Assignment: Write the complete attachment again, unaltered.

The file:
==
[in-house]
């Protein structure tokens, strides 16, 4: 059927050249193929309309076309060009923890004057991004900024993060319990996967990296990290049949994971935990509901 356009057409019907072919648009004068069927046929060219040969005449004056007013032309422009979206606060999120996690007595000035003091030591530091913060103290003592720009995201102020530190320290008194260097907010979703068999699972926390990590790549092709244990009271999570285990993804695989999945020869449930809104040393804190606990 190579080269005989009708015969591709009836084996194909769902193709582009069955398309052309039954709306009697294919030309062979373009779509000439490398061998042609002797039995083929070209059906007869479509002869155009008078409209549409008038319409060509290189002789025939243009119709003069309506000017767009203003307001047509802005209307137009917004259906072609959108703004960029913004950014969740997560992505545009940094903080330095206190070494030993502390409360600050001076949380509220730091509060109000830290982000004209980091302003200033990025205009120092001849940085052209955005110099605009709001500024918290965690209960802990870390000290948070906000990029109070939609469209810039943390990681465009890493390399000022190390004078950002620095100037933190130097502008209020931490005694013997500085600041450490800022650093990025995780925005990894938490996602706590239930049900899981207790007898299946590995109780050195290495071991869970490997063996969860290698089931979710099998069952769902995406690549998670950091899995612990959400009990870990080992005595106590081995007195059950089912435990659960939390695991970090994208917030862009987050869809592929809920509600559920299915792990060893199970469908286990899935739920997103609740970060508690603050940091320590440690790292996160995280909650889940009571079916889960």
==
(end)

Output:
[in-house]
């Protein structure tokens, strides 16, 4: 059927050249193929309309076309060009923890004057991004900024993060319990996967990296990290049949994971935990509901 356009057409019907072919648009004068069927046929060219040969005449004056007013032309422009979206606060999120996690007595000035003091030591530091913060103290003592720009995201102020530190320290008194260097907010979703068999699972926390990590790549092709244990009271999570285990993804695989999945020869449930809104040393804190606990 190579080269005989009708015969591709009836084996194909769902193709582009069955398309052309039954709306009697294919030309062979373009779509000439490398061998042609002797039995083929070209059906007869479509002869155009008078409209549409008038319409060509290189002789025939243009119709003069309506000017767009203003307001047509802005209307137009917004259906072609959108703004960029913004950014969740997560992505545009940094903080330095206190070494030993502390409360600050001076949380509220730091509060109000830290982000004209980091302003200033990025205009120092001849940085052209955005110099605009709001500024918290965690209960802990870390000290948070906000990029109070939609469209810039943390990681465009890493390399000022190390004078950002620095100037933190130097502008209020931490005694013997500085600041450490800022650093990025995780925005990894938490996602706590239930049900899981207790007898299946590995109780050195290495071991869970490997063996969860290698089931979710099998069952769902995406690549998670950091899995612990959400009990870990080992005595106590081995007195059950089912435990659960939390695991970090994208917030862009987050869809592929809920509600559920299915792990060893199970469908286990899935739920997103609740970060508690603050940091320590440690790292996160995280909650889940009571079916889960």